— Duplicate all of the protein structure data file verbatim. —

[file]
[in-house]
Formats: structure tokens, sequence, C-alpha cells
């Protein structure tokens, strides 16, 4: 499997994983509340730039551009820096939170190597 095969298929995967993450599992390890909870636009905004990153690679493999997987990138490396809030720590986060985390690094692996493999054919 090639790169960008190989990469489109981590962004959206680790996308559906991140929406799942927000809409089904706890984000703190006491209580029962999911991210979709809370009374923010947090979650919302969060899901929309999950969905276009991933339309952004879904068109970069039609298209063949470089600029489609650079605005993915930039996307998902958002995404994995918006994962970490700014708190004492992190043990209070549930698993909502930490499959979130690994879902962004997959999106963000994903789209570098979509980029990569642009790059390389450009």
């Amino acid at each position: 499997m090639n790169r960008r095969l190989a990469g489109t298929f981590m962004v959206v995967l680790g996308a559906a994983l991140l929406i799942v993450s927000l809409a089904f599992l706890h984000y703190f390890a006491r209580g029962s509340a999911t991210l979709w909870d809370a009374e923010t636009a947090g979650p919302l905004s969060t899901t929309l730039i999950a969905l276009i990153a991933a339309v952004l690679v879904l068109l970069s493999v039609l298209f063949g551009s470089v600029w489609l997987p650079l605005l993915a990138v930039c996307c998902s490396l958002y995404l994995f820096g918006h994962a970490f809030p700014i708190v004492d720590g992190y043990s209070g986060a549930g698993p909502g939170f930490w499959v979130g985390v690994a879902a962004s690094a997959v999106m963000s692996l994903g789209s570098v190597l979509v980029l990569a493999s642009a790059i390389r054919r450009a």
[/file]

[in-house]
Formats: structure tokens, sequence, C-alpha cells
């Protein structure tokens, strides 16, 4: 499997994983509340730039551009820096939170190597 095969298929995967993450599992390890909870636009905004990153690679493999997987990138490396809030720590986060985390690094692996493999054919 090639790169960008190989990469489109981590962004959206680790996308559906991140929406799942927000809409089904706890984000703190006491209580029962999911991210979709809370009374923010947090979650919302969060899901929309999950969905276009991933339309952004879904068109970069039609298209063949470089600029489609650079605005993915930039996307998902958002995404994995918006994962970490700014708190004492992190043990209070549930698993909502930490499959979130690994879902962004997959999106963000994903789209570098979509980029990569642009790059390389450009």
């Amino acid at each position: 499997m090639n790169r960008r095969l190989a990469g489109t298929f981590m962004v959206v995967l680790g996308a559906a994983l991140l929406i799942v993450s927000l809409a089904f599992l706890h984000y703190f390890a006491r209580g029962s509340a999911t991210l979709w909870d809370a009374e923010t636009a947090g979650p919302l905004s969060t899901t929309l730039i999950a969905l276009i990153a991933a339309v952004l690679v879904l068109l970069s493999v039609l298209f063949g551009s470089v600029w489609l997987p650079l605005l993915a990138v930039c996307c998902s490396l958002y995404l994995f820096g918006h994962a970490f809030p700014i708190v004492d720590g992190y043990s209070g986060a549930g698993p909502g939170f930490w499959v979130g985390v690994a879902a962004s690094a997959v999106m963000s692996l994903g789209s570098v190597l979509v980029l990569a493999s642009a790059i390389r054919r450009a």